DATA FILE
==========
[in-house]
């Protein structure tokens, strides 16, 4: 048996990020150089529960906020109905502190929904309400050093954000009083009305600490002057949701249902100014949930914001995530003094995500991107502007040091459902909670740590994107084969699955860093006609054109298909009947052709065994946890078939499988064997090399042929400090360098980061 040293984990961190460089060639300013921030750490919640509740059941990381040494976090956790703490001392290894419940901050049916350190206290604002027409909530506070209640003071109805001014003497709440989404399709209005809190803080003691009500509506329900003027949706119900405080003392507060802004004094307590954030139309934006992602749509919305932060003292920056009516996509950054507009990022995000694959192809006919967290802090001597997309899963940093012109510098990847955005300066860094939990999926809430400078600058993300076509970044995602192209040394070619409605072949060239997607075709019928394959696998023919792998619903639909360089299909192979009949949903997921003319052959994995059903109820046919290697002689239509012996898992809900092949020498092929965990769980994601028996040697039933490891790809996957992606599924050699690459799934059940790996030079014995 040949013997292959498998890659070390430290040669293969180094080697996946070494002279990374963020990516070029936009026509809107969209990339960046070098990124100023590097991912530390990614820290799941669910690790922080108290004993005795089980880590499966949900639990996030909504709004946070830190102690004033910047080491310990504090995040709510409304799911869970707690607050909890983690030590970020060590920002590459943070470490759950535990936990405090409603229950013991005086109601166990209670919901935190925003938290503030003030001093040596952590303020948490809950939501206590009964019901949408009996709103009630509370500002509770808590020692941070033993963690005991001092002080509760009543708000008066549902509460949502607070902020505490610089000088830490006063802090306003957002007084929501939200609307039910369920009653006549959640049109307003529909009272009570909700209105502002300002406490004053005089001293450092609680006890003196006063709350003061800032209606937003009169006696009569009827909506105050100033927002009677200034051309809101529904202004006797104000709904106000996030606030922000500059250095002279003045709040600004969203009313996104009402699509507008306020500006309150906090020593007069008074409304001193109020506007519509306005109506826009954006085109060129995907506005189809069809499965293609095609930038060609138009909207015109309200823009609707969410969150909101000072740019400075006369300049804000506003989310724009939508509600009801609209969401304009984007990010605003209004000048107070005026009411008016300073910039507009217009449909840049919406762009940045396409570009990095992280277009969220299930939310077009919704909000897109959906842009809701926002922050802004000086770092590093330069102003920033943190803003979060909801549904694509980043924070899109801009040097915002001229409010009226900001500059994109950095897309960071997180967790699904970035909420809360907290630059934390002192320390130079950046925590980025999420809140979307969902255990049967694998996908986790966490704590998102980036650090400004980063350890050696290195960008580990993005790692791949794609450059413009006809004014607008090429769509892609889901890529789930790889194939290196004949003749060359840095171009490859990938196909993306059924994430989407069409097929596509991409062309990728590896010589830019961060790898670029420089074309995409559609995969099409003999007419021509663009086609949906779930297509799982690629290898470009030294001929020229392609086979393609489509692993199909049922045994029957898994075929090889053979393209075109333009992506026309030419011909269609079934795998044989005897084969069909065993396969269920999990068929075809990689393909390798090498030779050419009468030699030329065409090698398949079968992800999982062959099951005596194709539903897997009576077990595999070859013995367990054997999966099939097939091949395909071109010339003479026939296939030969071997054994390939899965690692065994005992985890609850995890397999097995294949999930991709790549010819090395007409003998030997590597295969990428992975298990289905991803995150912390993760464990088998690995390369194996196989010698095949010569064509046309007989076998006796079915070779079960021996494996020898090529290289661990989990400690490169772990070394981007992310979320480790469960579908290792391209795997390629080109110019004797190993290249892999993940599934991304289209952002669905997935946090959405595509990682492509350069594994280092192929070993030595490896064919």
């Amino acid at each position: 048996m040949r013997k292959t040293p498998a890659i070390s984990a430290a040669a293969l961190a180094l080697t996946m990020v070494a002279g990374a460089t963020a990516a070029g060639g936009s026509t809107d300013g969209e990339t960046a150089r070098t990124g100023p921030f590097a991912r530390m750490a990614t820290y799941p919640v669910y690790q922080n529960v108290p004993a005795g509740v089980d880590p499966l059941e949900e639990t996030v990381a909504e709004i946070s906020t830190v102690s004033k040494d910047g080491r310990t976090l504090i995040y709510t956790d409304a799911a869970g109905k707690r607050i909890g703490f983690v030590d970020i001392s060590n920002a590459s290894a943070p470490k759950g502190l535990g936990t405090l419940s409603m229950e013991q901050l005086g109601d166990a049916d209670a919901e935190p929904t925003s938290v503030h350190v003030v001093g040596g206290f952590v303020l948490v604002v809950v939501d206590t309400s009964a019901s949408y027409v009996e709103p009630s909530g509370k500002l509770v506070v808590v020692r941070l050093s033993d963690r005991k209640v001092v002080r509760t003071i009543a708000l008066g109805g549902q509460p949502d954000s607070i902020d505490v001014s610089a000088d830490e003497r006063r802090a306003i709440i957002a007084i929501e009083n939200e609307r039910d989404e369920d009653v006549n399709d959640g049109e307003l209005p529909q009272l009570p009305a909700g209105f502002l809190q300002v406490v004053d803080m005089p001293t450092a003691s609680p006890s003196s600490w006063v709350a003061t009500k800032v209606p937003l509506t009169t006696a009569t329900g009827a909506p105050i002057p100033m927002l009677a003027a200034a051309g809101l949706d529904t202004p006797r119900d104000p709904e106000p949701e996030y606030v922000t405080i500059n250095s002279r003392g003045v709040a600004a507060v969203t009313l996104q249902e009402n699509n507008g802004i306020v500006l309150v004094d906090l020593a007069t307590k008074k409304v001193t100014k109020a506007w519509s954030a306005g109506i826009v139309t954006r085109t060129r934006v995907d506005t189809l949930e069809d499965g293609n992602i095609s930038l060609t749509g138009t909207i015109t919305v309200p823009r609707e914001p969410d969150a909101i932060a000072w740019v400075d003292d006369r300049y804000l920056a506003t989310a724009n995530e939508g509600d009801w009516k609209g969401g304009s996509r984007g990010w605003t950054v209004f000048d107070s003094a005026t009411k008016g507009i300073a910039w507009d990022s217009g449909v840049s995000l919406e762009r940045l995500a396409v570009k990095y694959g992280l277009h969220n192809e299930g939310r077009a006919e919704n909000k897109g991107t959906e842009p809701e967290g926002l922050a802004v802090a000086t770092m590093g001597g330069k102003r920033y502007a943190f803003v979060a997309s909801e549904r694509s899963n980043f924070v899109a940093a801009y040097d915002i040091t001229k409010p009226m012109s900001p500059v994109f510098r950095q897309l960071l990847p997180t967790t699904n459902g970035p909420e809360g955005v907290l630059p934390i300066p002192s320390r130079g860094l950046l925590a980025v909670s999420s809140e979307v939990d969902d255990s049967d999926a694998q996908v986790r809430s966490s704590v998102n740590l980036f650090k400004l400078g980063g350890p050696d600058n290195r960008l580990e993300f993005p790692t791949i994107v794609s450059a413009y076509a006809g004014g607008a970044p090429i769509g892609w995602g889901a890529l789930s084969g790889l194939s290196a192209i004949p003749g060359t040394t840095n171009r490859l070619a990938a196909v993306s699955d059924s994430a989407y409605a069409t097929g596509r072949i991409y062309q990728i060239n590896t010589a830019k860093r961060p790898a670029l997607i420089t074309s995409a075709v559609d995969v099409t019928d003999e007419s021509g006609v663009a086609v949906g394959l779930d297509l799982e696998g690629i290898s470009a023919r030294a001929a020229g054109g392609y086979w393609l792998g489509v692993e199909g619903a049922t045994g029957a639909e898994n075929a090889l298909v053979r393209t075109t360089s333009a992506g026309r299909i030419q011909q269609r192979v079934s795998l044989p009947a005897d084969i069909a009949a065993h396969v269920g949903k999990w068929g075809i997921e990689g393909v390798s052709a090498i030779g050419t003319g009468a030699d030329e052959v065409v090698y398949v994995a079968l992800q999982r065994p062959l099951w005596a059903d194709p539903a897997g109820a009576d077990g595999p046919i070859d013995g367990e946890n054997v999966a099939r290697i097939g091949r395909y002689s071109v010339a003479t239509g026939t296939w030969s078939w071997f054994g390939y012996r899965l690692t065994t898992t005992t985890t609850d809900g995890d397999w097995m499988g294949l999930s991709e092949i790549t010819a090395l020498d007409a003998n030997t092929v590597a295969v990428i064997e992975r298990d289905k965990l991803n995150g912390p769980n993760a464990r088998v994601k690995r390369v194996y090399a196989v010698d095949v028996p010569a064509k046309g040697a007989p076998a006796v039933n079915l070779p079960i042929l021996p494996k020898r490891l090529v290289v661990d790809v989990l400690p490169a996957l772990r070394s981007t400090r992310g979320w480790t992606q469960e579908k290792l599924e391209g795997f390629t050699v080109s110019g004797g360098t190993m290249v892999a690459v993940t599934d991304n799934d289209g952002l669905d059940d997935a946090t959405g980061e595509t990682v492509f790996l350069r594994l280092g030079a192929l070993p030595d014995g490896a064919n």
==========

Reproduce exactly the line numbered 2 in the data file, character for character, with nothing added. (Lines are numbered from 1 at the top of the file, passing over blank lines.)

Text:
């Protein structure tokens, strides 16, 4: 048996990020150089529960906020109905502190929904309400050093954000009083009305600490002057949701249902100014949930914001995530003094995500991107502007040091459902909670740590994107084969699955860093006609054109298909009947052709065994946890078939499988064997090399042929400090360098980061 040293984990961190460089060639300013921030750490919640509740059941990381040494976090956790703490001392290894419940901050049916350190206290604002027409909530506070209640003071109805001014003497709440989404399709209005809190803080003691009500509506329900003027949706119900405080003392507060802004004094307590954030139309934006992602749509919305932060003292920056009516996509950054507009990022995000694959192809006919967290802090001597997309899963940093012109510098990847955005300066860094939990999926809430400078600058993300076509970044995602192209040394070619409605072949060239997607075709019928394959696998023919792998619903639909360089299909192979009949949903997921003319052959994995059903109820046919290697002689239509012996898992809900092949020498092929965990769980994601028996040697039933490891790809996957992606599924050699690459799934059940790996030079014995 040949013997292959498998890659070390430290040669293969180094080697996946070494002279990374963020990516070029936009026509809107969209990339960046070098990124100023590097991912530390990614820290799941669910690790922080108290004993005795089980880590499966949900639990996030909504709004946070830190102690004033910047080491310990504090995040709510409304799911869970707690607050909890983690030590970020060590920002590459943070470490759950535990936990405090409603229950013991005086109601166990209670919901935190925003938290503030003030001093040596952590303020948490809950939501206590009964019901949408009996709103009630509370500002509770808590020692941070033993963690005991001092002080509760009543708000008066549902509460949502607070902020505490610089000088830490006063802090306003957002007084929501939200609307039910369920009653006549959640049109307003529909009272009570909700209105502002300002406490004053005089001293450092609680006890003196006063709350003061800032209606937003009169006696009569009827909506105050100033927002009677200034051309809101529904202004006797104000709904106000996030606030922000500059250095002279003045709040600004969203009313996104009402699509507008306020500006309150906090020593007069008074409304001193109020506007519509306005109506826009954006085109060129995907506005189809069809499965293609095609930038060609138009909207015109309200823009609707969410969150909101000072740019400075006369300049804000506003989310724009939508509600009801609209969401304009984007990010605003209004000048107070005026009411008016300073910039507009217009449909840049919406762009940045396409570009990095992280277009969220299930939310077009919704909000897109959906842009809701926002922050802004000086770092590093330069102003920033943190803003979060909801549904694509980043924070899109801009040097915002001229409010009226900001500059994109950095897309960071997180967790699904970035909420809360907290630059934390002192320390130079950046925590980025999420809140979307969902255990049967694998996908986790966490704590998102980036650090400004980063350890050696290195960008580990993005790692791949794609450059413009006809004014607008090429769509892609889901890529789930790889194939290196004949003749060359840095171009490859990938196909993306059924994430989407069409097929596509991409062309990728590896010589830019961060790898670029420089074309995409559609995969099409003999007419021509663009086609949906779930297509799982690629290898470009030294001929020229392609086979393609489509692993199909049922045994029957898994075929090889053979393209075109333009992506026309030419011909269609079934795998044989005897084969069909065993396969269920999990068929075809990689393909390798090498030779050419009468030699030329065409090698398949079968992800999982062959099951005596194709539903897997009576077990595999070859013995367990054997999966099939097939091949395909071109010339003479026939296939030969071997054994390939899965690692065994005992985890609850995890397999097995294949999930991709790549010819090395007409003998030997590597295969990428992975298990289905991803995150912390993760464990088998690995390369194996196989010698095949010569064509046309007989076998006796079915070779079960021996494996020898090529290289661990989990400690490169772990070394981007992310979320480790469960579908290792391209795997390629080109110019004797190993290249892999993940599934991304289209952002669905997935946090959405595509990682492509350069594994280092192929070993030595490896064919």